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The Fox Kindle Edition
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Top customer reviews
We follow the various characters through large parts of their life and the descriptions are detailed and colourful and do bring the picts to life to some extent.
The good in the book is ruined by two things.
First the story in modern time offers nothing good to the reader, it is dreary soap-opera with none of the colour or interest of the historical story.
Aine is believable but not interesting, an the other modern characters are given no personality.
Every time a chapter started with Aine it was a struggle not to simply skip through.
The second problem is that very little happens in the book, there is a romance of sorts, it is well written but it is predictable and moves into more soap opera and dull domesticity very quickly, the Romans appear near the end to inject some impetus but even then it is low key and the modern story has already told us the ending.
This would have been better as a true historical fantasy without the time travelling angle.
As a Celtic descendent myself this book drew me in and immersed me in the times of my forefathers and mothers. Its spirit infused my very soul as I read it and I am a better person for having done so.
I was taken by surprise by the clarity of writing and by the physical and spiritual transportation to eon's gone by and won over by the relevance of the story to todays turbulent times. It seems that turbulence is normal for human kind and conflict is never more than a generation away if that. This story is one of the importance of kinship, family and unity against conflict and one of healing and faith in ones purpose and path in this life. It is also the story of a very real sacrifice, the sacrifice of a mother and a father for their family and their clan so that those who are loved may survive and prosper. It is highly relevant to todays disconnected way of life where family is scattered to the winds of the world and only electronic connection is the norm.
This is a read for anyone who has loved and lost or loved and won, its a story for those who need to re-connect with our ancient tribal past and who we actually are and where we have come from. It is a story that reminds of of the journey of mankind and woman kind and why we exist and that the obstacles, trials and joys that exist are all part of life's path, a labyrinth.
Although the story is set in my home Country of Scotland and talks with accuracy, no doubt, about my ancestors and heritage, the story is equally pertinent to natives from all over this planet we live on. It especially made me think of the native indians of the americas and of the aboriginal australasians, the african natives and even the middle eastern tribes. It speaks of the same human pressures that have always existed and will continue to exist as long as there are humans on this planet. It tells of all of these cultures and how they still permeate modern life today in ways that we are mostly unaware of. The story hints at our festivals, traditions, fables and songs and as humans we are better to be reminded of this lest we forget the trials of our ancestors and the sacrifices they made for us to still breathe and procreate.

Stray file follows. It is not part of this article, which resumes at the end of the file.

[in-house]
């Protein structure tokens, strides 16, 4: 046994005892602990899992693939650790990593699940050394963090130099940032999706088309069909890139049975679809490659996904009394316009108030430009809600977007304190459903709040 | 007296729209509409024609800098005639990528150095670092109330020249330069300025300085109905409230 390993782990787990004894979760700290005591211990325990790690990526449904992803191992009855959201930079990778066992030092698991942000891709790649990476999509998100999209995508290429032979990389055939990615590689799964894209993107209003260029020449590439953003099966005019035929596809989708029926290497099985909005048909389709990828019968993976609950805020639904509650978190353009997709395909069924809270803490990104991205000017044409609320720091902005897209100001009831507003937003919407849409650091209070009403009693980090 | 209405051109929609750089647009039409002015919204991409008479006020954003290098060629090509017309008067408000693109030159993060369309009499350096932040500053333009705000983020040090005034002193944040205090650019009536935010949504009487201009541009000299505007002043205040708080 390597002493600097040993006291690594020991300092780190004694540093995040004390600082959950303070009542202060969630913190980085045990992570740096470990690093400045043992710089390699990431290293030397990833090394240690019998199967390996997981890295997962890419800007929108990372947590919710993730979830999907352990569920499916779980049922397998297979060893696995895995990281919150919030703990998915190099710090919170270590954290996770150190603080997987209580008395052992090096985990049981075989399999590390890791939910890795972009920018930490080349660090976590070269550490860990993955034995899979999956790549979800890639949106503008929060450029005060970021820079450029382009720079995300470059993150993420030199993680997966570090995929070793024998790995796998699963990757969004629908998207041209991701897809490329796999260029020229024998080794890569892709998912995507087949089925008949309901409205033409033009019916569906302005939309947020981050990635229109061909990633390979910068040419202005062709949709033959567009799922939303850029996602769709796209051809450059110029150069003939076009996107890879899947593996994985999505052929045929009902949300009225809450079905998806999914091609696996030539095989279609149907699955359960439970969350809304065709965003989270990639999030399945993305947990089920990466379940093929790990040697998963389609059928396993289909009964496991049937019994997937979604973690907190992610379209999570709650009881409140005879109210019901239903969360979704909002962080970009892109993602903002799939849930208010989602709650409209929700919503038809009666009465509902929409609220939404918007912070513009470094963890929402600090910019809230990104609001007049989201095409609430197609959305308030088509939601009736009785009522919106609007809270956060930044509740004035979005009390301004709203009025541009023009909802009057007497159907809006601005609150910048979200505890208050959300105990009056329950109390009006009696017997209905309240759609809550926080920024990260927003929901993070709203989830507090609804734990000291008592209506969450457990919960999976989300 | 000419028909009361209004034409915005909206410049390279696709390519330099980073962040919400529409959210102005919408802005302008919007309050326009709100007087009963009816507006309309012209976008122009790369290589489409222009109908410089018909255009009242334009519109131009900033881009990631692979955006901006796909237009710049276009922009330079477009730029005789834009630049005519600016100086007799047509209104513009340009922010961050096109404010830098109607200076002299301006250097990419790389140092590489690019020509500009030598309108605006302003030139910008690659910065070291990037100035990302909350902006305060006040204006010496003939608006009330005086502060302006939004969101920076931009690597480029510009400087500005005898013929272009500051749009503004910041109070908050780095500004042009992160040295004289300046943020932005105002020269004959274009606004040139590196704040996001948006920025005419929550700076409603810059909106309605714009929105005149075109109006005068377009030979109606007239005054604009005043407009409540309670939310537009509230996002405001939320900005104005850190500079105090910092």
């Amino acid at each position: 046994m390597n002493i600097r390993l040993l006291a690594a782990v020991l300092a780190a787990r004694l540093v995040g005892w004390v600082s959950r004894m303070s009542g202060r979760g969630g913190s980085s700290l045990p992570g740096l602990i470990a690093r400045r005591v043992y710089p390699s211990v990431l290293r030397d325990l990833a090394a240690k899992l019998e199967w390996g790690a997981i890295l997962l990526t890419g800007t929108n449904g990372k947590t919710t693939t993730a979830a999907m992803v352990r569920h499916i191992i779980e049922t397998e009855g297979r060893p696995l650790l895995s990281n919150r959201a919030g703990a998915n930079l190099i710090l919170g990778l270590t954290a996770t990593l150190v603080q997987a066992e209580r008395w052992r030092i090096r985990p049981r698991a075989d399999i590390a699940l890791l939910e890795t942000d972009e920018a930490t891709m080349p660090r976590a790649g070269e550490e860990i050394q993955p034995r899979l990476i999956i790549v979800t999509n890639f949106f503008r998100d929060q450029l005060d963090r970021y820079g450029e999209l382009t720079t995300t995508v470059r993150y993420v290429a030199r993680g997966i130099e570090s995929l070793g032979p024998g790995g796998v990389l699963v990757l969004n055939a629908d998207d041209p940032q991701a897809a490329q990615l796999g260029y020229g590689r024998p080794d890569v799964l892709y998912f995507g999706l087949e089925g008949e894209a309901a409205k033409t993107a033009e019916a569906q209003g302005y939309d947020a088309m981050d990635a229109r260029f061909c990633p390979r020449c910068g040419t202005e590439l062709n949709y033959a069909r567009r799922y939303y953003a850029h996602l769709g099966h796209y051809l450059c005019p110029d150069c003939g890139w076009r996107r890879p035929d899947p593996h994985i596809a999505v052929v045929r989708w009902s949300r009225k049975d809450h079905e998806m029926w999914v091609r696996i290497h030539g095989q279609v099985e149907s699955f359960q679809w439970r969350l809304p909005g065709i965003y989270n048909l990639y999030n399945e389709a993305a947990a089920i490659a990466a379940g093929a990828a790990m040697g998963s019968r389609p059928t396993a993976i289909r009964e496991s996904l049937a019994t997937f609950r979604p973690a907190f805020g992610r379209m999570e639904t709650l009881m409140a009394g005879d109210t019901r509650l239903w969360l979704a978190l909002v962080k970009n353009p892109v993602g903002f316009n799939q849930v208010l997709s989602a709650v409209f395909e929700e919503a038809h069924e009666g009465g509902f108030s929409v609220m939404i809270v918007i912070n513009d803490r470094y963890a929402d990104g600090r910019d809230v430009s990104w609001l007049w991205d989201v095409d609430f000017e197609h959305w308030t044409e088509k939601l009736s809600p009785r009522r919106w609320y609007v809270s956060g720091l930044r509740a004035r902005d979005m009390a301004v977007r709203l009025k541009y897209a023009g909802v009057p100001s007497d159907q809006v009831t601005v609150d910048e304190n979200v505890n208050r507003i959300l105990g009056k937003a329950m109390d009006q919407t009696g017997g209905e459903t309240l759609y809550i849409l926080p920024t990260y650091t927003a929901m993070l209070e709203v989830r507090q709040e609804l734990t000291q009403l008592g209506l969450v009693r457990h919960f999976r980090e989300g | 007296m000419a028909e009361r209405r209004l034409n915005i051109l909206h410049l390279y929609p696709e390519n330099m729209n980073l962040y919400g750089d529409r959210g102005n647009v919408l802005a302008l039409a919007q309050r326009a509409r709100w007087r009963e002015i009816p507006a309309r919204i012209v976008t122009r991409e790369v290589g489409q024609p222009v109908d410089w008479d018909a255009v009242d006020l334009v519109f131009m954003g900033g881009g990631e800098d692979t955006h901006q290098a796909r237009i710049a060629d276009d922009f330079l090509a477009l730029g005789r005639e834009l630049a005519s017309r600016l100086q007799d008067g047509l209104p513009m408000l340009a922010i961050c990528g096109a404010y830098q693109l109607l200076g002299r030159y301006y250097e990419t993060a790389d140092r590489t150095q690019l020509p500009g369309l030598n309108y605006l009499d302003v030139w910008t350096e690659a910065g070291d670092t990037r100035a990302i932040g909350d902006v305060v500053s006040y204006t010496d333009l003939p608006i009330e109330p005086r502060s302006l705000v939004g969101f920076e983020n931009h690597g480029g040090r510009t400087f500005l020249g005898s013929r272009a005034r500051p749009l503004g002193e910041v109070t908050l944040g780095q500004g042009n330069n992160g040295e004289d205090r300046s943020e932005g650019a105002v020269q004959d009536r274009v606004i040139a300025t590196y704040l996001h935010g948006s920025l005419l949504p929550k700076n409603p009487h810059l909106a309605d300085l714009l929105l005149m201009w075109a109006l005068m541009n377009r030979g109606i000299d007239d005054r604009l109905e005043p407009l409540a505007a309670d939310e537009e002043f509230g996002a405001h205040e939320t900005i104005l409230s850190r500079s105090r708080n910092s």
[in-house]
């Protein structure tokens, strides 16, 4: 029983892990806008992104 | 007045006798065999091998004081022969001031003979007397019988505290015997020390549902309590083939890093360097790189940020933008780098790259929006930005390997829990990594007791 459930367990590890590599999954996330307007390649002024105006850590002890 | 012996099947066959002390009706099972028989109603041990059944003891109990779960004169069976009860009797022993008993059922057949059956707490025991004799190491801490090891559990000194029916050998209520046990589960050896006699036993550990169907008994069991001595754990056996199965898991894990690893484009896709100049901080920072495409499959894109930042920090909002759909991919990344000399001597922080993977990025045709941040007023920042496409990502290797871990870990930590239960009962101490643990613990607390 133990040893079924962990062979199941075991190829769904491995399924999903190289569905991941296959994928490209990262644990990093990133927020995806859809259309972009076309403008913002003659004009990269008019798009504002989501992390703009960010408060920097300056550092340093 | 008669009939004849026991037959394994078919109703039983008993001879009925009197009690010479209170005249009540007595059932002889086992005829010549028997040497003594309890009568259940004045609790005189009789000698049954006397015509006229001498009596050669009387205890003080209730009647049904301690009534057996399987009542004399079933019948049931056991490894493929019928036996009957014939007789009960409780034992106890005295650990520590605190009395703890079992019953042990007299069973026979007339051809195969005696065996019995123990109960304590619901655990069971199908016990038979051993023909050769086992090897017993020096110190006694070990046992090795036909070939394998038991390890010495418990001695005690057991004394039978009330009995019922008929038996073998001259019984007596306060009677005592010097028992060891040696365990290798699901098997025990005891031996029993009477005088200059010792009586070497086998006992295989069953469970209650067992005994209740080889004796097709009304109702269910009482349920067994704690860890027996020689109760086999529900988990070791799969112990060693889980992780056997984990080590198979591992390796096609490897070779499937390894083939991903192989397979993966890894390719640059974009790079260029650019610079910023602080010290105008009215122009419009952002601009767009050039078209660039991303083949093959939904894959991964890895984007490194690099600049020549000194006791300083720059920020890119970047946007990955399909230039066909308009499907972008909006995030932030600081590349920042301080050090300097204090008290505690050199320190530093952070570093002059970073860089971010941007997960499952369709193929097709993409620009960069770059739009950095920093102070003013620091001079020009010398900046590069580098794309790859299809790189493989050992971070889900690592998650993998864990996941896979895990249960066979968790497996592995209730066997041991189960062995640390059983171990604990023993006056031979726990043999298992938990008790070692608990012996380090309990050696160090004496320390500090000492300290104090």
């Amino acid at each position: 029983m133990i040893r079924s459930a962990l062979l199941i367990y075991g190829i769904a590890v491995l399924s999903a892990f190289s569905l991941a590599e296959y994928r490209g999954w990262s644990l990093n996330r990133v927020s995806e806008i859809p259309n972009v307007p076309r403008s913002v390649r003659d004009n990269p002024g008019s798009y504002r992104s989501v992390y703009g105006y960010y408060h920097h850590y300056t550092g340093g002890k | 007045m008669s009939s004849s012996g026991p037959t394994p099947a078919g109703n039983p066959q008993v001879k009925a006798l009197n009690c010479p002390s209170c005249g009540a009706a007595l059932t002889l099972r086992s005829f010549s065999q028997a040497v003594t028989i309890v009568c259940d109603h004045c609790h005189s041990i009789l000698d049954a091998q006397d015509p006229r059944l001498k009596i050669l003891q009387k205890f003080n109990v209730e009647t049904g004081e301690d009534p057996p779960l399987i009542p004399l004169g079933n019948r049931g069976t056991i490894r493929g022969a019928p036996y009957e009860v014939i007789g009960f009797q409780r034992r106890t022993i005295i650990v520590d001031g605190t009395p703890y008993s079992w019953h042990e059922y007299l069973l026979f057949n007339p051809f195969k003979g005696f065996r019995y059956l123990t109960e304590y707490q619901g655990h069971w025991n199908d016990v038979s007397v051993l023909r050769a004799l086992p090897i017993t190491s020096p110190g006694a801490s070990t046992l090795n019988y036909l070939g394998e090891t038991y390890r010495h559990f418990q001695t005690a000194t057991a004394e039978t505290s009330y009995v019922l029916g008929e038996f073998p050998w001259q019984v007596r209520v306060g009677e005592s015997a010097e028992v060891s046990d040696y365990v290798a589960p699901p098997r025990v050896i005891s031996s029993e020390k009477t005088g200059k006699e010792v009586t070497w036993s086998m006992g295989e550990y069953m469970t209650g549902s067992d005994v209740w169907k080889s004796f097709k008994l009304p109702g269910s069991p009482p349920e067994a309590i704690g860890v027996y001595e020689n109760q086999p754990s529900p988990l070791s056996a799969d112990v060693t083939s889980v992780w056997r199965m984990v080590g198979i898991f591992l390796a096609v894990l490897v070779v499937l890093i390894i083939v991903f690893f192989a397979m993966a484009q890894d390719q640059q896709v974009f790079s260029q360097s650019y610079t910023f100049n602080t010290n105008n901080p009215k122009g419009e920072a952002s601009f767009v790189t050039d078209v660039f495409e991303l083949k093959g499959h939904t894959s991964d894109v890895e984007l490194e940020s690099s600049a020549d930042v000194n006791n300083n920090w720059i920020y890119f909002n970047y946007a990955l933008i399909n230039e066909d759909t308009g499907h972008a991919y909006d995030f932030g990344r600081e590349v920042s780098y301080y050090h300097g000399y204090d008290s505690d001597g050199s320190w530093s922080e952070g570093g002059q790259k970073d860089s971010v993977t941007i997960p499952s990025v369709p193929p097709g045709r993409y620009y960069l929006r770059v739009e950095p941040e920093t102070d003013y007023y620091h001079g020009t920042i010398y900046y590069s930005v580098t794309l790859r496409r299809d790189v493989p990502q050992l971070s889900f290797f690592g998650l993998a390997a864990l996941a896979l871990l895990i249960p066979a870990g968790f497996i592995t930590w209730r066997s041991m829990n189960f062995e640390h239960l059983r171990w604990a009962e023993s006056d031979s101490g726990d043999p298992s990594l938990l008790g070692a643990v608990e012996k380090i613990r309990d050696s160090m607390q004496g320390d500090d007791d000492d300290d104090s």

I commend Arlene for this wonderful book, you brought a new colour into my life these past few days and leave fragments of bronze, black and hazel with me forever. The fox and the raven now have new meaning.
My second toe is also longer than my big toe!
The Fox and The Thistle
There is a very real threat of Roman invasion and we experience, with Jahna, the terrible decisions made to try to save the people.
Jahna somehow interacts with an archeologist in today's Scotland and leads her to find the site of her village.
It is a well written book, and the characters develop through their experiences. The only thing that I would criticize is the use of the odd American word in the mouths of British people. An example is the use of 'realtor' instead of 'estate agent'. No British person would use this word.
I thoroughly enjoyed reading this and will recommend it to my friends.
Spanning 2 millennia the author weaves a fantastic and totally engrossing tale.
The characters are believable and I was totally immersed in the ancient Pictish world imagined in the pages.
Although the author is American, she has managed to sound Scottish almost all the way through the book. Once or twice there was American English used that would not be used in Scotland but it did not in any way diminish the story.
I will certainly be on the lookout for the next offering from Arlene.
One issue that annoyed me throughout the book was the editing.
I lost count of the times that names were not capitalised, it must be over 100.
It's a pity that the editor was not as good as the author.
I too was put off by the Americanisms in the text.
As far as rabbits are concerned, it had been thought for many years that the Normans brought them to England, but later research shows that the Romans brought at least some - whether they became wild in Scotland at the time of the story is less likely.
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